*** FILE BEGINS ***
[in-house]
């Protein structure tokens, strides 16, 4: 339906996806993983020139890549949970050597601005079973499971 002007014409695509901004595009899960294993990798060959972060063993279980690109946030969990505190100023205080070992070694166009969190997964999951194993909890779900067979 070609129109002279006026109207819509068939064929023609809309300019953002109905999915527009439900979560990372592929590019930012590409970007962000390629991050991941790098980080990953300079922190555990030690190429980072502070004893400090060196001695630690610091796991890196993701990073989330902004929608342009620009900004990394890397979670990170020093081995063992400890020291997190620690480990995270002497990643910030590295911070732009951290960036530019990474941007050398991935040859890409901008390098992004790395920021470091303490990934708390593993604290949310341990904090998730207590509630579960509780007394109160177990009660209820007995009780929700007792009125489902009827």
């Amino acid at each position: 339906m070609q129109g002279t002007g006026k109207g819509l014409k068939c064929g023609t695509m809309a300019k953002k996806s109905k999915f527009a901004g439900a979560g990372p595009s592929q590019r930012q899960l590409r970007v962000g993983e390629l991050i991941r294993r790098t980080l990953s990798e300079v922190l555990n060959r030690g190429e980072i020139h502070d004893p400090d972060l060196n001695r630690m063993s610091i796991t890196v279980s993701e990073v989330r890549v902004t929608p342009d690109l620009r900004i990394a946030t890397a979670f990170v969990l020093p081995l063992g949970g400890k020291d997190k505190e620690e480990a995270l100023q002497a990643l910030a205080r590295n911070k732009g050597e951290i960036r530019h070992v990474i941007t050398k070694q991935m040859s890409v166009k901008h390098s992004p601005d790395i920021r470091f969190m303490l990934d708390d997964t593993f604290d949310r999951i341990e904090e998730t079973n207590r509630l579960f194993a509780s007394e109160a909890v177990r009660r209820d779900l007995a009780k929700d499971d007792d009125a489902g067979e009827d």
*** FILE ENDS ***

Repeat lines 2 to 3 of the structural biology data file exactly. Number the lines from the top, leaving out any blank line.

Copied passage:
């Protein structure tokens, strides 16, 4: 339906996806993983020139890549949970050597601005079973499971 002007014409695509901004595009899960294993990798060959972060063993279980690109946030969990505190100023205080070992070694166009969190997964999951194993909890779900067979 070609129109002279006026109207819509068939064929023609809309300019953002109905999915527009439900979560990372592929590019930012590409970007962000390629991050991941790098980080990953300079922190555990030690190429980072502070004893400090060196001695630690610091796991890196993701990073989330902004929608342009620009900004990394890397979670990170020093081995063992400890020291997190620690480990995270002497990643910030590295911070732009951290960036530019990474941007050398991935040859890409901008390098992004790395920021470091303490990934708390593993604290949310341990904090998730207590509630579960509780007394109160177990009660209820007995009780929700007792009125489902009827």
């Amino acid at each position: 339906m070609q129109g002279t002007g006026k109207g819509l014409k068939c064929g023609t695509m809309a300019k953002k996806s109905k999915f527009a901004g439900a979560g990372p595009s592929q590019r930012q899960l590409r970007v962000g993983e390629l991050i991941r294993r790098t980080l990953s990798e300079v922190l555990n060959r030690g190429e980072i020139h502070d004893p400090d972060l060196n001695r630690m063993s610091i796991t890196v279980s993701e990073v989330r890549v902004t929608p342009d690109l620009r900004i990394a946030t890397a979670f990170v969990l020093p081995l063992g949970g400890k020291d997190k505190e620690e480990a995270l100023q002497a990643l910030a205080r590295n911070k732009g050597e951290i960036r530019h070992v990474i941007t050398k070694q991935m040859s890409v166009k901008h390098s992004p601005d790395i920021r470091f969190m303490l990934d708390d997964t593993f604290d949310r999951i341990e904090e998730t079973n207590r509630l579960f194993a509780s007394e109160a909890v177990r009660r209820d779900l007995a009780k929700d499971d007792d009125a489902g067979e009827d």